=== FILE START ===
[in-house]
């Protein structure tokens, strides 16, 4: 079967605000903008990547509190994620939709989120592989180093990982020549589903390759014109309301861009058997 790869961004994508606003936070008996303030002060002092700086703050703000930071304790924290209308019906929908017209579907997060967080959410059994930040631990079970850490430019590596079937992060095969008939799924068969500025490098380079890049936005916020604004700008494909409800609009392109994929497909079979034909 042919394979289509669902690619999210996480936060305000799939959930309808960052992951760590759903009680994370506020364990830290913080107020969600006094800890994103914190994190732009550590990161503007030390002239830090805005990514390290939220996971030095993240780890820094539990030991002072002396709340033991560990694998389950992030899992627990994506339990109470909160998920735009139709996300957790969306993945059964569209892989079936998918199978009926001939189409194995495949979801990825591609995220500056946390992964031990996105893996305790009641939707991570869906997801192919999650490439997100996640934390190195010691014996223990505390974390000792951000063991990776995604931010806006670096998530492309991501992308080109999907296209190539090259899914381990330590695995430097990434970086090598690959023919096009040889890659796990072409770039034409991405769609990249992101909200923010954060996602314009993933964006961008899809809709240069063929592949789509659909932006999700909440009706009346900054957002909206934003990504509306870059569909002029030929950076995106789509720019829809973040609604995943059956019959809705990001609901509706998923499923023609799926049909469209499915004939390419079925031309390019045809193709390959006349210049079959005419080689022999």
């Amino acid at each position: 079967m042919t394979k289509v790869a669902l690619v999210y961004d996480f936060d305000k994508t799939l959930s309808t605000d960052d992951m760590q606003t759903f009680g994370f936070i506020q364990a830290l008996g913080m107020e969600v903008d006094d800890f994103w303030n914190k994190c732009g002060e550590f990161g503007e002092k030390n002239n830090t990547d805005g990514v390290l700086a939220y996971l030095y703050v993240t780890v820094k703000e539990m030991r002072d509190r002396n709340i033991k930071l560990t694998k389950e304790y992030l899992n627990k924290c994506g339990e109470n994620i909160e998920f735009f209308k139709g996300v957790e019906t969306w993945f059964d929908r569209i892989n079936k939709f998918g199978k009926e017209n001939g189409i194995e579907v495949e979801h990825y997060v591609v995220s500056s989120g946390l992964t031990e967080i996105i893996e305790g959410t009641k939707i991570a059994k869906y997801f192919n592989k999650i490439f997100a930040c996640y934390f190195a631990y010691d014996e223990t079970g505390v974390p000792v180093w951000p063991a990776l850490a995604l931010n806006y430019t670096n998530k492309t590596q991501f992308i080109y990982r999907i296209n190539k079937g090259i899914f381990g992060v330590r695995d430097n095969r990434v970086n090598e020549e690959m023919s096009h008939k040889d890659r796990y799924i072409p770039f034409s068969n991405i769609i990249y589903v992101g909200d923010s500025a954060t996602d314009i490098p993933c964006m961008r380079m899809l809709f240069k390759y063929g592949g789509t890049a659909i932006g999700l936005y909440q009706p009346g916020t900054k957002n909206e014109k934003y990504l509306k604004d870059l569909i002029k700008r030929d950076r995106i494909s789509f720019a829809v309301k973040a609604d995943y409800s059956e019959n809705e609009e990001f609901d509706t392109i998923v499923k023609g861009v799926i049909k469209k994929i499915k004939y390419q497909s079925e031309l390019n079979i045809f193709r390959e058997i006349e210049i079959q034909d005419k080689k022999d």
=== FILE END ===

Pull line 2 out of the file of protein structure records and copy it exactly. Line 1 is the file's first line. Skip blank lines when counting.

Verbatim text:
């Protein structure tokens, strides 16, 4: 079967605000903008990547509190994620939709989120592989180093990982020549589903390759014109309301861009058997 790869961004994508606003936070008996303030002060002092700086703050703000930071304790924290209308019906929908017209579907997060967080959410059994930040631990079970850490430019590596079937992060095969008939799924068969500025490098380079890049936005916020604004700008494909409800609009392109994929497909079979034909 042919394979289509669902690619999210996480936060305000799939959930309808960052992951760590759903009680994370506020364990830290913080107020969600006094800890994103914190994190732009550590990161503007030390002239830090805005990514390290939220996971030095993240780890820094539990030991002072002396709340033991560990694998389950992030899992627990994506339990109470909160998920735009139709996300957790969306993945059964569209892989079936998918199978009926001939189409194995495949979801990825591609995220500056946390992964031990996105893996305790009641939707991570869906997801192919999650490439997100996640934390190195010691014996223990505390974390000792951000063991990776995604931010806006670096998530492309991501992308080109999907296209190539090259899914381990330590695995430097990434970086090598690959023919096009040889890659796990072409770039034409991405769609990249992101909200923010954060996602314009993933964006961008899809809709240069063929592949789509659909932006999700909440009706009346900054957002909206934003990504509306870059569909002029030929950076995106789509720019829809973040609604995943059956019959809705990001609901509706998923499923023609799926049909469209499915004939390419079925031309390019045809193709390959006349210049079959005419080689022999």